A to Z of EDS: U is for Urinary Tract

Urinary tract problems can be common in those with EDS, particularly women. In fact, if a nulliparous (woman who hasn’t had kids) woman presents with urinary incontinence, doctors are advised to check for EDS. Urinary incontinence usually only becomes a problem when the pelvic floor suffers trauma during childbirth. So, for women who have never experienced childbirth to get it, is rare. But with EDS, the connective tissue supporting the pelvic floor are loose and that can lead to urinary incontinence. Anecdotally, it’s also a little unusual to suffer from urinary incontinance after your first child. But that’s exactly what happens to most women with EDS. Our poor pelvic floors are just a little more fragile than most. 

Other issues can arise due to our bladders being too stretchy. For example, that can stretch to hold in more liquid than usual. I used to think this was something to be proud of! But holding in urine for too long can lead to infections, so now I make sure to go at regular intervals, whether it feels urgent or not.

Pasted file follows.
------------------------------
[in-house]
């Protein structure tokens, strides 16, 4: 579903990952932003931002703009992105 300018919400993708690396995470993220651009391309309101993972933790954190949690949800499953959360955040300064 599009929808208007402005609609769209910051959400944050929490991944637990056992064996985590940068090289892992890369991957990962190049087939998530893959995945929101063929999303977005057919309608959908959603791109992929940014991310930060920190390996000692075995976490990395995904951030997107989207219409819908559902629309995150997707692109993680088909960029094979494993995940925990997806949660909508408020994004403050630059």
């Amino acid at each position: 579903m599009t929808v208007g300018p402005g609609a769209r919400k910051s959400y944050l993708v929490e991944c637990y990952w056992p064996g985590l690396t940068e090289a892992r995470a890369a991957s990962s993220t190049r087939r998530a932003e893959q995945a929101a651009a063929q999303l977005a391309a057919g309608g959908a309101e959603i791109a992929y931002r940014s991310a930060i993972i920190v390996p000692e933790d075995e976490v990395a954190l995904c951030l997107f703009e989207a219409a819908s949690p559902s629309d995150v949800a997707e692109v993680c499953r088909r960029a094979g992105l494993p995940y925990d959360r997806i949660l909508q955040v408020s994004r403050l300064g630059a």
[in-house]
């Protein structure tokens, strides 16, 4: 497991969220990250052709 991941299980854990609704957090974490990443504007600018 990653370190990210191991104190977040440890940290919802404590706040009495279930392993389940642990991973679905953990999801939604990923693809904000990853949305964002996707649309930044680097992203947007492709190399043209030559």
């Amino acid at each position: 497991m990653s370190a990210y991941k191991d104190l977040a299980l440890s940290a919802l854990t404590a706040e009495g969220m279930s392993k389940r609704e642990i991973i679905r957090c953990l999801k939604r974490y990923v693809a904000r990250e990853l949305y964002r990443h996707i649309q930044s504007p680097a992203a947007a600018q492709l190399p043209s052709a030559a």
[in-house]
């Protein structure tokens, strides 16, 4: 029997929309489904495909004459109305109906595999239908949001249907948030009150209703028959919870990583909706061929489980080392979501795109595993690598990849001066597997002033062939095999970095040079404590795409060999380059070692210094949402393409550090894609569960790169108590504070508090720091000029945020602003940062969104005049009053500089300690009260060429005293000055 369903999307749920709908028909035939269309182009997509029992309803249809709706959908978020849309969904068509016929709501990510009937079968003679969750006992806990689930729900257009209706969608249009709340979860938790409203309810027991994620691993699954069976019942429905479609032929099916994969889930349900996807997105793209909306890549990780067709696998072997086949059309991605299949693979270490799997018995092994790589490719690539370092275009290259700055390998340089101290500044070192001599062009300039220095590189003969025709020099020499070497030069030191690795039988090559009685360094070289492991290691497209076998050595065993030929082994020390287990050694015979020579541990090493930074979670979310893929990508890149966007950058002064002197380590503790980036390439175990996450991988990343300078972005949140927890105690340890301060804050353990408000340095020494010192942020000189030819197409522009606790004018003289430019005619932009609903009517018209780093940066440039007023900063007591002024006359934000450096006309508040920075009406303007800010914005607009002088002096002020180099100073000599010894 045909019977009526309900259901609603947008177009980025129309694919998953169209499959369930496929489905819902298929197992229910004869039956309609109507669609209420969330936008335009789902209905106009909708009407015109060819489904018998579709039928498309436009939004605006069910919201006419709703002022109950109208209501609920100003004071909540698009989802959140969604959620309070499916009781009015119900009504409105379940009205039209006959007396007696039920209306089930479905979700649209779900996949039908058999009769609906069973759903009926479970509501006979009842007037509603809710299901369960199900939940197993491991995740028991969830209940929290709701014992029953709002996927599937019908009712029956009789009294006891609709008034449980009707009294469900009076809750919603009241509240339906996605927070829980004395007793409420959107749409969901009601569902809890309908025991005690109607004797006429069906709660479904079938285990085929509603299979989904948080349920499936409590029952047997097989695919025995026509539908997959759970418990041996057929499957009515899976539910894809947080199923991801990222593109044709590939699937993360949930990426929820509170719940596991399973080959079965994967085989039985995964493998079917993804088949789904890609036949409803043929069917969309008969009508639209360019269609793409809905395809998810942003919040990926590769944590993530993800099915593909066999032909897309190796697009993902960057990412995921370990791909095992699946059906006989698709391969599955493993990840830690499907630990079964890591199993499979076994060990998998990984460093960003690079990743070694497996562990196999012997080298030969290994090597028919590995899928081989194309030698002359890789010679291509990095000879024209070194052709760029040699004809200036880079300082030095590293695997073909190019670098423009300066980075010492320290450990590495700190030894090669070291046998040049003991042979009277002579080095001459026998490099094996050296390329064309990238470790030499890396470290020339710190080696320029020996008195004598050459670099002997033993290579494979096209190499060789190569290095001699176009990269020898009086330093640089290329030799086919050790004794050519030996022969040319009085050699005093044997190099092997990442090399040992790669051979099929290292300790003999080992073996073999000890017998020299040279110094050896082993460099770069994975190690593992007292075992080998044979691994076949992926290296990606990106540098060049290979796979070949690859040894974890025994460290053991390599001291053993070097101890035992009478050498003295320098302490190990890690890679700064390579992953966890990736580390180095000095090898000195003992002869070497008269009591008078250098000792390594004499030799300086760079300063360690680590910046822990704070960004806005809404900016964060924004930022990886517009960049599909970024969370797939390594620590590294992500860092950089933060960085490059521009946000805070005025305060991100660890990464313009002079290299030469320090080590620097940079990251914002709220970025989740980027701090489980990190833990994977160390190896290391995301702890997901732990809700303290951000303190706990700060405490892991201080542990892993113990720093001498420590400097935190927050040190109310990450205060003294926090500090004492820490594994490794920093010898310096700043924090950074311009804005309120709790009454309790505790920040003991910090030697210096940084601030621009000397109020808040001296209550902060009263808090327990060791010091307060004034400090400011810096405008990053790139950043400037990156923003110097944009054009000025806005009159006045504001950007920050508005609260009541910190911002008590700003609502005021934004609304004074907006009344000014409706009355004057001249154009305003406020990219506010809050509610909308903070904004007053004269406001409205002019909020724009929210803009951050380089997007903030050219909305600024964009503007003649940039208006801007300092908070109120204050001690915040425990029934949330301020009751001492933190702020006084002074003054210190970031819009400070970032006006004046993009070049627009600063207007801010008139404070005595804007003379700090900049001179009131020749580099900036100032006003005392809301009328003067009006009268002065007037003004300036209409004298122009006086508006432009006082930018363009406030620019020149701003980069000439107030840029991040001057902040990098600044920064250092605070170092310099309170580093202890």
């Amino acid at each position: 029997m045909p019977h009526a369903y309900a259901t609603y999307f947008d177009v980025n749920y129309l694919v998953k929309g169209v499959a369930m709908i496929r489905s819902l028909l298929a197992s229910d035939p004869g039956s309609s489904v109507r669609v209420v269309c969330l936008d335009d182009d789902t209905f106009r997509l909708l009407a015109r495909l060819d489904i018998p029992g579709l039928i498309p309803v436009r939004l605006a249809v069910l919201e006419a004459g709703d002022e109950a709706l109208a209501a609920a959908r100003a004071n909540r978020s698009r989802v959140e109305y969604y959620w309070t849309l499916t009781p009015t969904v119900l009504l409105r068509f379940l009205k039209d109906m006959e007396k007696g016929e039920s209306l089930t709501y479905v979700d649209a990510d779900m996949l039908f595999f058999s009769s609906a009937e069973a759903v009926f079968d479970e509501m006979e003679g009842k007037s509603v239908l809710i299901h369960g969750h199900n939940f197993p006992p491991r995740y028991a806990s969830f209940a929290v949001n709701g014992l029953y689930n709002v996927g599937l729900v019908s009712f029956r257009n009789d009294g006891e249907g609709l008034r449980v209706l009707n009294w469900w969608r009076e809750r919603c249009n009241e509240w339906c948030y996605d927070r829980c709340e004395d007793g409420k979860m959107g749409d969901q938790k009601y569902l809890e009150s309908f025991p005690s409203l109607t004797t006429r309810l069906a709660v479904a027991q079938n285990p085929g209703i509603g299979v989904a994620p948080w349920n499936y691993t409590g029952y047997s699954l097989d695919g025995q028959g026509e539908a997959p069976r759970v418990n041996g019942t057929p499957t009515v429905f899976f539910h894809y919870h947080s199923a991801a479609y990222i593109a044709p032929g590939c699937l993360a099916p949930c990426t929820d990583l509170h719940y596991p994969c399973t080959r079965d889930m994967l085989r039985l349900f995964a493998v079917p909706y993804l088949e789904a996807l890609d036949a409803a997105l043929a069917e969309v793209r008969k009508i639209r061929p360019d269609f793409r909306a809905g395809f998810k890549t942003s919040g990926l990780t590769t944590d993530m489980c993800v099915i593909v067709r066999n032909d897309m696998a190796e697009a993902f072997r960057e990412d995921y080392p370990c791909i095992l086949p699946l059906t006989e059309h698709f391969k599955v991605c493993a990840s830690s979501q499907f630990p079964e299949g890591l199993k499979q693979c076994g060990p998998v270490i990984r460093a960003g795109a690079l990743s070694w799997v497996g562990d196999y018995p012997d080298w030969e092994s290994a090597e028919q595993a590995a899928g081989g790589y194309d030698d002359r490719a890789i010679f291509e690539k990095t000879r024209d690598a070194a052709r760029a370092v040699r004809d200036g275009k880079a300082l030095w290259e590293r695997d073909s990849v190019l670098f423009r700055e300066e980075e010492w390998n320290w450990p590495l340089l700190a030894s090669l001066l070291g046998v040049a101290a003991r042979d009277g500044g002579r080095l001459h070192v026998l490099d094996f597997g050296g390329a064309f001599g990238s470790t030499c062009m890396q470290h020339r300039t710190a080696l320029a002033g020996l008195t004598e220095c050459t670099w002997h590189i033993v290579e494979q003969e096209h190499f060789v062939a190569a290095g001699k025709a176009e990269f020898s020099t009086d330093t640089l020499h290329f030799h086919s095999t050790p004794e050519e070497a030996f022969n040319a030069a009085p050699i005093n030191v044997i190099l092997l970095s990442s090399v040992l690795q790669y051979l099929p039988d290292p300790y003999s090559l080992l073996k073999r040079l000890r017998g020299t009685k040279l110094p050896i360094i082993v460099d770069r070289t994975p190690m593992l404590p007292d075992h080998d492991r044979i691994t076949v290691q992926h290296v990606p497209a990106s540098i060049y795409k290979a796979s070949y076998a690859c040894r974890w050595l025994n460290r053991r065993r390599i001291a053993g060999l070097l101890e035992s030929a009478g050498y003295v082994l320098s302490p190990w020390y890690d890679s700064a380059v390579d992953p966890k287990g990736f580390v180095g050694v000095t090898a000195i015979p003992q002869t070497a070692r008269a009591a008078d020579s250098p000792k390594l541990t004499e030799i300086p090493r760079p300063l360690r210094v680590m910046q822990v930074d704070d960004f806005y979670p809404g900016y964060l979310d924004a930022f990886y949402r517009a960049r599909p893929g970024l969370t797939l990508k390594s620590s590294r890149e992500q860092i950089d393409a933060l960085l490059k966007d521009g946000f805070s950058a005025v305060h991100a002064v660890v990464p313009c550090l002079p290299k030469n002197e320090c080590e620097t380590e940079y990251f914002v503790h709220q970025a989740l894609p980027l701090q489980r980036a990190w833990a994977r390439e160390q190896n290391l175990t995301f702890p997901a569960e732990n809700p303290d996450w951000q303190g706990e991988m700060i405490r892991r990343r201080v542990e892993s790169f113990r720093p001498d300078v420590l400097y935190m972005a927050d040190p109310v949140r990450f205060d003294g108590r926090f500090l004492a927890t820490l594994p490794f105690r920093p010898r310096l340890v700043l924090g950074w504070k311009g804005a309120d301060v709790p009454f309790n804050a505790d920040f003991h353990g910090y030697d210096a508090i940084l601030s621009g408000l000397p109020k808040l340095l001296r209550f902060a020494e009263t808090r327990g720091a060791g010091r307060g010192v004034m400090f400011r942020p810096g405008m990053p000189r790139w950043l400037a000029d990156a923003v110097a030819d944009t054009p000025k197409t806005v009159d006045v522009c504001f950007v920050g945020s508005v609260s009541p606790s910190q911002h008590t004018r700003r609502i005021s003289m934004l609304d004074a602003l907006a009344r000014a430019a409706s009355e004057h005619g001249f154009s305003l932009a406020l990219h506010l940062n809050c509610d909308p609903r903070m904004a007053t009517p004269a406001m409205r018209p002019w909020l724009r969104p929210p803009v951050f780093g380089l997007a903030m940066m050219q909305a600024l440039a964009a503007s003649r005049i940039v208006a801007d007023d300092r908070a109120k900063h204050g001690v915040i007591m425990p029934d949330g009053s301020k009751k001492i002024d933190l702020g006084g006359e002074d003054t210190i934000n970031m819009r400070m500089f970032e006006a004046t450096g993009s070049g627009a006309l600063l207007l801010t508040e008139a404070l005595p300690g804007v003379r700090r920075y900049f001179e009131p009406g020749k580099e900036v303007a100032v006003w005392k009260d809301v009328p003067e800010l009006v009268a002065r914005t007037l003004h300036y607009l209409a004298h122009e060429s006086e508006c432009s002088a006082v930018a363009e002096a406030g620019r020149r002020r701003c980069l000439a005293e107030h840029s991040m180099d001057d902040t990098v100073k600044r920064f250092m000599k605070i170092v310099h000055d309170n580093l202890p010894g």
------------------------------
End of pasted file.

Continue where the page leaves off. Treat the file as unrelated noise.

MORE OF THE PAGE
We are also prone to things like bladder pain and cystitis, often without any signs of infection. Plus something called ‘over-active bladder’. I do need to throw in a word of caution however. Often pelvic pain can be from a very different cause. I had intense pain, which was diagnosed as over-active bladder by my GP after kidney X-rays were clear. It turned out, however, that my pain was actually caused by ovarian torsion, where the loose ligaments holding my ovary in place caused it to twist, cutting off blood supply from the vein that was supposed to fulfill this function. So, it eventually necrolised (turned black , ‘died’) and could have led to serious sepsis. So, if you have pain in your bladder/abdominal area, please make sure you get it thoroughly checked out. 
[image of a light green background, with the words ‘U is for Urinary Tract’ in black.]

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